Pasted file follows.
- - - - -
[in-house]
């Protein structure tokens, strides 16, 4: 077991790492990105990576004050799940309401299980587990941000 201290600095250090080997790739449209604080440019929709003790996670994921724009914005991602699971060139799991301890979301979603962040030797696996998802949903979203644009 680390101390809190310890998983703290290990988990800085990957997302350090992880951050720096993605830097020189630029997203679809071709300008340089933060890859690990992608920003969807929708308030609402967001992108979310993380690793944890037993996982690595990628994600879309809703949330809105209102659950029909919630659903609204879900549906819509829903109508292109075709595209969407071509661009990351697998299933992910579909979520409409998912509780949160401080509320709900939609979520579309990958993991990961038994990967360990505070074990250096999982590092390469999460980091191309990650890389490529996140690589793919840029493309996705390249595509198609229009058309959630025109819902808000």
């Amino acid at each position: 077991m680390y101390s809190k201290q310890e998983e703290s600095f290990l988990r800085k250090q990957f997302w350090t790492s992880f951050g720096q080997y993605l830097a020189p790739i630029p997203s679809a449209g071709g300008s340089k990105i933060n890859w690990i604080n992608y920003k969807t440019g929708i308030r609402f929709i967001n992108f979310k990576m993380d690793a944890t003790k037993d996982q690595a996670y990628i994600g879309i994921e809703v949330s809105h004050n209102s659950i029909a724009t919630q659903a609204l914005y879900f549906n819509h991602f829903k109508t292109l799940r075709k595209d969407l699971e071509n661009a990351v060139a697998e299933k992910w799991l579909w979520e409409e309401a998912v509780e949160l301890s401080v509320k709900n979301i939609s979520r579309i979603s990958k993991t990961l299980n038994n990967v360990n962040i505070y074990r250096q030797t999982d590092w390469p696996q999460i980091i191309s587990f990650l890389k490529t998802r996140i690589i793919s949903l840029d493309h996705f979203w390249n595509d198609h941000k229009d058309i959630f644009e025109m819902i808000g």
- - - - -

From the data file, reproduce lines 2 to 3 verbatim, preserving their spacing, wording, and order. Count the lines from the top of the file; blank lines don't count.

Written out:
């Protein structure tokens, strides 16, 4: 077991790492990105990576004050799940309401299980587990941000 201290600095250090080997790739449209604080440019929709003790996670994921724009914005991602699971060139799991301890979301979603962040030797696996998802949903979203644009 680390101390809190310890998983703290290990988990800085990957997302350090992880951050720096993605830097020189630029997203679809071709300008340089933060890859690990992608920003969807929708308030609402967001992108979310993380690793944890037993996982690595990628994600879309809703949330809105209102659950029909919630659903609204879900549906819509829903109508292109075709595209969407071509661009990351697998299933992910579909979520409409998912509780949160401080509320709900939609979520579309990958993991990961038994990967360990505070074990250096999982590092390469999460980091191309990650890389490529996140690589793919840029493309996705390249595509198609229009058309959630025109819902808000």
């Amino acid at each position: 077991m680390y101390s809190k201290q310890e998983e703290s600095f290990l988990r800085k250090q990957f997302w350090t790492s992880f951050g720096q080997y993605l830097a020189p790739i630029p997203s679809a449209g071709g300008s340089k990105i933060n890859w690990i604080n992608y920003k969807t440019g929708i308030r609402f929709i967001n992108f979310k990576m993380d690793a944890t003790k037993d996982q690595a996670y990628i994600g879309i994921e809703v949330s809105h004050n209102s659950i029909a724009t919630q659903a609204l914005y879900f549906n819509h991602f829903k109508t292109l799940r075709k595209d969407l699971e071509n661009a990351v060139a697998e299933k992910w799991l579909w979520e409409e309401a998912v509780e949160l301890s401080v509320k709900n979301i939609s979520r579309i979603s990958k993991t990961l299980n038994n990967v360990n962040i505070y074990r250096q030797t999982d590092w390469p696996q999460i980091i191309s587990f990650l890389k490529t998802r996140i690589i793919s949903l840029d493309h996705f979203w390249n595509d198609h941000k229009d058309i959630f644009e025109m819902i808000g």